established in Singapore where the subjects
could return their surveys. After the closing

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Peter J. Best,
Sherrena Buckby and
Clarice Tan
Evidence of the audit
expectation gap in Singapore

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16/3 [2001] 134144

date, the responses were then posted back to


Australia for analysis.
A total of 300 subjects were selected
randomly consisting of 100 subjects from
each of the three groups auditors, bankers
and investors. The number of subjects was
limited to 300 in order to avoid excessive
postage costs. The subject group ``investors''
included the general public (30), financial
analysts (35) and brokers (35). These parties
were grouped together as proxies for
investors. It was assumed that the majority
of the general public in Singapore had
shareholdings in a company as the Singapore
Government issues shares in Singapore
Telecom to citizens in direct proportion to
their balances in their Central Provident
Fund (CPF). The CPF is similar to a
Superannuation Scheme in Australia.
The questionnaire used in this study
consisted of two sections (see Appendix). The
first section collected demographic data. The
second section contained 16 semantic
differential belief statements. Three factors
were measured by these belief statements:
1 responsibility;
2 reliability; and
3 decision usefulness.
The statements were designed as bipolar
adjectival statements which were separated
by seven-point Likert scales with the aim
that respondents would choose a number
from the scale which identified their level of
agreement with one or the other of the
statements. The order of statements was
assigned randomly but fixed for all groups as
in Schelluch (1996). Statements 1-7 related to
the responsibility factor, statements 8-13
related to reliability and statements 14-16
related to decision usefulness.

Results
Demographics of respondent groups

The survey document was sent to 300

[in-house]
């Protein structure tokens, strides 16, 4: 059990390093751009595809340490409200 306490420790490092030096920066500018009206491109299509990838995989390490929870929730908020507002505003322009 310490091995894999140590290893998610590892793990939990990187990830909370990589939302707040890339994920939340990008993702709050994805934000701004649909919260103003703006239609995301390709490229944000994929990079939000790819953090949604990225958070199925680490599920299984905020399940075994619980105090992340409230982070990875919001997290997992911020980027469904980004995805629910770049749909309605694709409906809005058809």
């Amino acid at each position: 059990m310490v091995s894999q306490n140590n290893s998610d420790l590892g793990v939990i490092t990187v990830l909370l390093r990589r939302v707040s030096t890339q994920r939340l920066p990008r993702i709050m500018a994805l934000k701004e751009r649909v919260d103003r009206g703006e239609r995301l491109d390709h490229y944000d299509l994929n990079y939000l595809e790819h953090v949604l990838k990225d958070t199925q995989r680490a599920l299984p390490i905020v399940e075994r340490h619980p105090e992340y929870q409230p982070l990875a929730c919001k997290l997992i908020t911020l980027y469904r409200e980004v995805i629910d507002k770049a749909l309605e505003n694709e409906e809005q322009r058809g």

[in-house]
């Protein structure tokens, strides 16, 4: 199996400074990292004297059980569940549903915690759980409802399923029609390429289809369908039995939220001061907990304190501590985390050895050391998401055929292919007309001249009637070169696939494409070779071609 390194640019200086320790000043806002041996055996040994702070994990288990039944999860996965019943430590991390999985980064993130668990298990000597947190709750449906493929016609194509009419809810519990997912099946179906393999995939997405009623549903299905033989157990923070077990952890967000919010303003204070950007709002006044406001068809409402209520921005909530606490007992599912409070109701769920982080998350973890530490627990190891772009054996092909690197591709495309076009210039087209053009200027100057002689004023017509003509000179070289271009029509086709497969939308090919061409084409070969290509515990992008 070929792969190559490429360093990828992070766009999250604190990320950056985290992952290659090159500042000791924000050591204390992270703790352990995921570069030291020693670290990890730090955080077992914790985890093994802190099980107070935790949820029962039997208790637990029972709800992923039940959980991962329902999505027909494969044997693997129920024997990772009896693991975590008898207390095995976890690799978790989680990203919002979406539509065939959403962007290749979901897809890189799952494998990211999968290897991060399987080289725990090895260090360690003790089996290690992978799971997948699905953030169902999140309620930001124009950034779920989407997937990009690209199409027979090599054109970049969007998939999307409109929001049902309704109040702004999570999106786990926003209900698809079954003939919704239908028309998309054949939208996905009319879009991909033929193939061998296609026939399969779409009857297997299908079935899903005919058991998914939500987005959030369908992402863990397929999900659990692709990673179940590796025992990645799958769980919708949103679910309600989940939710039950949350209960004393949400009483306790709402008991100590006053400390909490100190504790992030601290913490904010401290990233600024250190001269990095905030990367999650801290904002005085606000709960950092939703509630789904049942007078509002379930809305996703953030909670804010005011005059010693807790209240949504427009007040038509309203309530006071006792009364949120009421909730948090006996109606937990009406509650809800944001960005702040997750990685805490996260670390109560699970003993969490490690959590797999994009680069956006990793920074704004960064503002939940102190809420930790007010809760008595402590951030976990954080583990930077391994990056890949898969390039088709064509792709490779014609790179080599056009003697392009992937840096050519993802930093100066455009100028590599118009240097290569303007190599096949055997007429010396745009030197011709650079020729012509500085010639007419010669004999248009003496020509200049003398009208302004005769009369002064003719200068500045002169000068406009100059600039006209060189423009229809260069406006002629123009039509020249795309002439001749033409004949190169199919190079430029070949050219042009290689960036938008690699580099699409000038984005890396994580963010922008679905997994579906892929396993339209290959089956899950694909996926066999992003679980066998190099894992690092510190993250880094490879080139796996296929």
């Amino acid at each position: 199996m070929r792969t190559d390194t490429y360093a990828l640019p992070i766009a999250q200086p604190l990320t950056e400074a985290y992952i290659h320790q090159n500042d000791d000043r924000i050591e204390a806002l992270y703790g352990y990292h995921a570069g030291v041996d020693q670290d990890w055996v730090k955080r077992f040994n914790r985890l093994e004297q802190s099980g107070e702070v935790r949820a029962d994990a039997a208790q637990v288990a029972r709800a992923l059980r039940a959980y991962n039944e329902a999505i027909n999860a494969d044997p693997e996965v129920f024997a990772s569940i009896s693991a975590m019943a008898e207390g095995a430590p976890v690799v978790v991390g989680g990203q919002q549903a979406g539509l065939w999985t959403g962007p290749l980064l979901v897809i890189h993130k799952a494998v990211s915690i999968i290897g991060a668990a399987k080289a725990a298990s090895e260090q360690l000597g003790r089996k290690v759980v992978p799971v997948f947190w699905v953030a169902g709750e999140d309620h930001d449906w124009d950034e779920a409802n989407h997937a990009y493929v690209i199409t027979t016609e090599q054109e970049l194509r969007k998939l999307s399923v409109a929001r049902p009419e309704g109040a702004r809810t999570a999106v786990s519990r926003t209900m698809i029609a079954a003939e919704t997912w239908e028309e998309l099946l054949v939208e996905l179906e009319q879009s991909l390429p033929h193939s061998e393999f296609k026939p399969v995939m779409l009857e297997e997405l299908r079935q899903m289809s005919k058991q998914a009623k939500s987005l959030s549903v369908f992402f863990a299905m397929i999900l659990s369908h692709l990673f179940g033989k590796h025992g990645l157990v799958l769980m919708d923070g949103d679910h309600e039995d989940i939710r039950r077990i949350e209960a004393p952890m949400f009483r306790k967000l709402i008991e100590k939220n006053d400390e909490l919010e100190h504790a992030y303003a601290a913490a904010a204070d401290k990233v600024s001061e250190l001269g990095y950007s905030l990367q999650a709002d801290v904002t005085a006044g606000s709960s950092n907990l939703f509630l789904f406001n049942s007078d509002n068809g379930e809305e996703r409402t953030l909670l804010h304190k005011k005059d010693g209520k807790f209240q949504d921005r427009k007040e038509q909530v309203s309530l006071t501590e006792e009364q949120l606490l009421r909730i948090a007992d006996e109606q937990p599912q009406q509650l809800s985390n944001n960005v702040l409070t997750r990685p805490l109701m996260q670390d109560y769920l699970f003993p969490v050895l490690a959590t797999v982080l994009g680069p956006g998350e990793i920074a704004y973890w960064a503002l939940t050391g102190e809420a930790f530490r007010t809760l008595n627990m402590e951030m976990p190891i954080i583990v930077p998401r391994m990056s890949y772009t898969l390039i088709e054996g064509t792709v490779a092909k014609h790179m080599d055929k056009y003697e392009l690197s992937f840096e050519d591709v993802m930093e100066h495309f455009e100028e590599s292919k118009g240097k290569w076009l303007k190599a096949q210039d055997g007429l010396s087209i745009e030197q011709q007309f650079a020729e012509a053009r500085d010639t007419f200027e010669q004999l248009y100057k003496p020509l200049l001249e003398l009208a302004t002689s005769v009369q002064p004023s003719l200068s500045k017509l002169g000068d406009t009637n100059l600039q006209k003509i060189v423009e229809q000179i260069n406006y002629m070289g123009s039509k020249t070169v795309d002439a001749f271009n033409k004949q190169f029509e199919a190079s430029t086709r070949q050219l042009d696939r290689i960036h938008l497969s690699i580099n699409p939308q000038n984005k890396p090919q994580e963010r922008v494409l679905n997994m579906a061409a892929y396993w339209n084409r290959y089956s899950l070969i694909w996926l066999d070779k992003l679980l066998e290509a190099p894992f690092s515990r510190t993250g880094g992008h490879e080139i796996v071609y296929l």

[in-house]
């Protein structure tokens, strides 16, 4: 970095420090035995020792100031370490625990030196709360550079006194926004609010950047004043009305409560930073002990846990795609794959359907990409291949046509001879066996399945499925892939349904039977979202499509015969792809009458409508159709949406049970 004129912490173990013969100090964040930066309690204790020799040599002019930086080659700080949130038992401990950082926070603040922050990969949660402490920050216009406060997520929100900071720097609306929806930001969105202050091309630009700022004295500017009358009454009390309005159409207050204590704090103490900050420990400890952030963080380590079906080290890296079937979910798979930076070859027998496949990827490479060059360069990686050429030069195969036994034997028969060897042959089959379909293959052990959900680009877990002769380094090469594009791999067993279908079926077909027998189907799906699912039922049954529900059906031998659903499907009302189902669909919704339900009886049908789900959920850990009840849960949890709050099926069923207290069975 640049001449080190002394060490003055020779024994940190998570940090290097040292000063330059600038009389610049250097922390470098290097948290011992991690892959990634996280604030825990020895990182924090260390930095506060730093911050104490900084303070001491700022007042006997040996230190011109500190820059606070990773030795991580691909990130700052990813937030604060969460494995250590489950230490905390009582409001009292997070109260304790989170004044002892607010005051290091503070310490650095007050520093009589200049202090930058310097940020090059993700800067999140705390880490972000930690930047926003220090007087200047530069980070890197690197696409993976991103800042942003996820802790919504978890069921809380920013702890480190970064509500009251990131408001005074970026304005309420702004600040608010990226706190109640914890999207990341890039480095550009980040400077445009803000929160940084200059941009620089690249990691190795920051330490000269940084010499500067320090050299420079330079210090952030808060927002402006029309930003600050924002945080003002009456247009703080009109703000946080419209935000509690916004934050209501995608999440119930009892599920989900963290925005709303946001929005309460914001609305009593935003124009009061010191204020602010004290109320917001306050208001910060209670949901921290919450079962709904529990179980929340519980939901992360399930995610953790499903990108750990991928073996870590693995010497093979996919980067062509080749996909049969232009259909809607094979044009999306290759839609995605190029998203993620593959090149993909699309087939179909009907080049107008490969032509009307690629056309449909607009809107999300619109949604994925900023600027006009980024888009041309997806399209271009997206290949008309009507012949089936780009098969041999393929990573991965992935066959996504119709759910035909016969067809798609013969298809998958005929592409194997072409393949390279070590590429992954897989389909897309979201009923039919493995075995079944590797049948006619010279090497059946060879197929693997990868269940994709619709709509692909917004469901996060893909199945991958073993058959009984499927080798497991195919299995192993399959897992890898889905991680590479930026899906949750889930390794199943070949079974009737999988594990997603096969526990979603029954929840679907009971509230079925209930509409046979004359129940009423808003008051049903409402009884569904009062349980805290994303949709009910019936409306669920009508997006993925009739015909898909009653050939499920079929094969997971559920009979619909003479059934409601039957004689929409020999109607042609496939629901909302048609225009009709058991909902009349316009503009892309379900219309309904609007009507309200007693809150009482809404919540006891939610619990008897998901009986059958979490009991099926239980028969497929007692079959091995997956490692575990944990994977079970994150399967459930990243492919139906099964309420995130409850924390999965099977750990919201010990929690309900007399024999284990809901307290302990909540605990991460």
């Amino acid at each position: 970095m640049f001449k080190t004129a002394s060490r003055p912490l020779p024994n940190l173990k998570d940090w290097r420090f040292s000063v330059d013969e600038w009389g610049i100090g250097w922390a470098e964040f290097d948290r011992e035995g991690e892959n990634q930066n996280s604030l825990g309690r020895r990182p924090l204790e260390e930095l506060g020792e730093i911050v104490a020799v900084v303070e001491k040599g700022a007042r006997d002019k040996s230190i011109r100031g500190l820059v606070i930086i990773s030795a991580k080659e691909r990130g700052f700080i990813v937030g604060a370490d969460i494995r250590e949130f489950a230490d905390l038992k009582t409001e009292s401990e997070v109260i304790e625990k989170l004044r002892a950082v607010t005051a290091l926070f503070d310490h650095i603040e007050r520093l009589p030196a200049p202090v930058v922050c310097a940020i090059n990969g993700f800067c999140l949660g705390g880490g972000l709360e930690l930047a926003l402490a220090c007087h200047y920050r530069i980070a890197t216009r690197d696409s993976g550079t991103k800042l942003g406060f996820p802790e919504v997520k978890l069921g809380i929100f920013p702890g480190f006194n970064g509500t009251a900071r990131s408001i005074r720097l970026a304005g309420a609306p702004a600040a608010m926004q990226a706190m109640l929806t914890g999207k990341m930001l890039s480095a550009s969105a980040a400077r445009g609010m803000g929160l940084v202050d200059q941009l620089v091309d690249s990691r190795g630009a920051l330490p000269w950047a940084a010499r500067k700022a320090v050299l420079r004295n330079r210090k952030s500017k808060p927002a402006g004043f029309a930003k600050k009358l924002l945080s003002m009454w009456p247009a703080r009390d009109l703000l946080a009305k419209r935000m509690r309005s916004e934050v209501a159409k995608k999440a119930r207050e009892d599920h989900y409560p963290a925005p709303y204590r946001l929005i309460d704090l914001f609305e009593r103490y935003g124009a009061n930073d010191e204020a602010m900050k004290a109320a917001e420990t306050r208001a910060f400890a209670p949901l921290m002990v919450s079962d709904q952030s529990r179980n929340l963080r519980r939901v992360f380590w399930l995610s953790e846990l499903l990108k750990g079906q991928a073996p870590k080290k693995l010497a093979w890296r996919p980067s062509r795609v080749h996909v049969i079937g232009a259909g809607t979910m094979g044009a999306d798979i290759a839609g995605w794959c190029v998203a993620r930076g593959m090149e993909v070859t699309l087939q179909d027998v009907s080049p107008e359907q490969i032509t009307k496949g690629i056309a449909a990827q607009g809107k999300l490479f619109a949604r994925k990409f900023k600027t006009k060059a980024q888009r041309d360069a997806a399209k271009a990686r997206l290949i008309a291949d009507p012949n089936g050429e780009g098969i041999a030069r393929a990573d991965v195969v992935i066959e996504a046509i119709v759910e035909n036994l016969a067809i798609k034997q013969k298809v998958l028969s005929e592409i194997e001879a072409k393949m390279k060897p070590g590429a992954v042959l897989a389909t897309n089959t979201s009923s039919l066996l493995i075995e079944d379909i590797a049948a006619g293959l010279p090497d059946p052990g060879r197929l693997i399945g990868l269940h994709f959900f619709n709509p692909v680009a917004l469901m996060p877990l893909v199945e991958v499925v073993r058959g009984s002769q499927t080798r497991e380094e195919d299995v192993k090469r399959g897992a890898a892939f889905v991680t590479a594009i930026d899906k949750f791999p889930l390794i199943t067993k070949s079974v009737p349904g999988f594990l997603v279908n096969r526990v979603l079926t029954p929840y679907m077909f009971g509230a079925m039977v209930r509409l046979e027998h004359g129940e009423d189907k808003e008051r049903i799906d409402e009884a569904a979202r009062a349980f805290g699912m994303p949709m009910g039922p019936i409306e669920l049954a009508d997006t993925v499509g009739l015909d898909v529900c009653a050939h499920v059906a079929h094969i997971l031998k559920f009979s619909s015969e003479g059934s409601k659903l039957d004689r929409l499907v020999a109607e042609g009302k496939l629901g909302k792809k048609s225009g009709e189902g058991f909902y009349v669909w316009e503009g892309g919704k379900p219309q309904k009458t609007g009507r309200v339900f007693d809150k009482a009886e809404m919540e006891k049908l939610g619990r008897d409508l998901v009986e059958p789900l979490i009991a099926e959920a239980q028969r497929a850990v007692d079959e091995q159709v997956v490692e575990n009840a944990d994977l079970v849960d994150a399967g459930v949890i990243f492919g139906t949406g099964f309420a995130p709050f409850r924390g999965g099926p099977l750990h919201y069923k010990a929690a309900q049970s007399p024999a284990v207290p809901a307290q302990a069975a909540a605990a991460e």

subjects consisting of 100 subjects from each
of three groups: auditors; bankers; and
investors. Response rates from these groups
and other demographic details are shown in
Tables I and II.

Table II
Occupational experience of respondents
Experience in current
occupation (years)
1-5
6-10
11-15
16+
Total

Number

Percentage

37
21
3
36
97

38.1
21.6
3.1
37.1
100.0

The results from Table I indicate that an


overall response rate of 32.3 per cent was
received from the survey which is a
creditable result for this type of data
collection method. The qualifications and
experience of the respondents in relation to
the auditing and accounting process appear
high with many of the respondents
indicating either accounting qualifications
and experience. These levels of experience
appear to indicate that the respondent
groups are very informed about the uses of
financial statements and the auditing
process per se and thus any measure of
expectation gap taken from the study should
be considered to be stronger and more
reliable than if respondents were largely
inexperienced with regard to these issues.
The results from Table II indicate that
occupational experience of respondents was
quite widespread with approximately 40 per
cent of respondents in the one- to five-years
range and the remaining 60 per cent in the
6-15 and 16 and over categories. Table II
provides evidence of the fact that
respondents to the survey had considerable
experience in their areas of expertise and
should provide experienced judgments on
the issues in the survey. The level of
experience combined with the level of
accounting knowledge and experience
should add credibility to the measure of
audit expectation gap in Singapore provided
by this study.

Results from semantic differential belief


statements

Tables III-V measure the level and nature of


expectation gap in Singapore by providing

Table I
Demographics of respondents

Subject group
Auditors
Bankers
Investors
Total
[ 138 ]

No. of surveys sent


100
100
100
300

Responses
received
n
%

Accounting
experience
Yes
No

Accounting
qualifications
Yes
No

35
26
36
97

35
20
21
76

35
13
21
69

35
26
36
32.3

0
6
15
21

0
13
15
28

Peter J. Best,
Sherrena Buckby and
Clarice Tan
Evidence of the audit
expectation gap in Singapore

Table III
Responsibility statements

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Statement

Mean responses

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1. The auditor is responsible for detecting all fraud


2. The auditor is responsible for the soundness of the internal
control structure of the entity
3. The auditor is responsible for maintaining accounting records
4. Management has responsibility for producing the financial
statements
5. The auditor is not responsible for preventing fraud
6. The auditor is unbiased and objective
7. The auditor does not exercise judgment in the selection of
audit procedures

Auditors

Bankers

Investors

Across
groups

5.200

3.346*

3.000*

3.886

5.200
6.486

4.346
5.654*

3.972*
5.444*

4.515
5.876

2.171
2.857
1.629

2.500
3.846*
1.654

2.528
4.222*
2.389

2.392
3.629
1.918

6.114

5.769*

5.417*

5.763

Note: * Significantly different from auditors at p  0.05

Table IV
Reliability statements
Mean responses
Statement

Auditors

Bankers

Investors

Across
groups

8. Users can have absolute assurance that the financial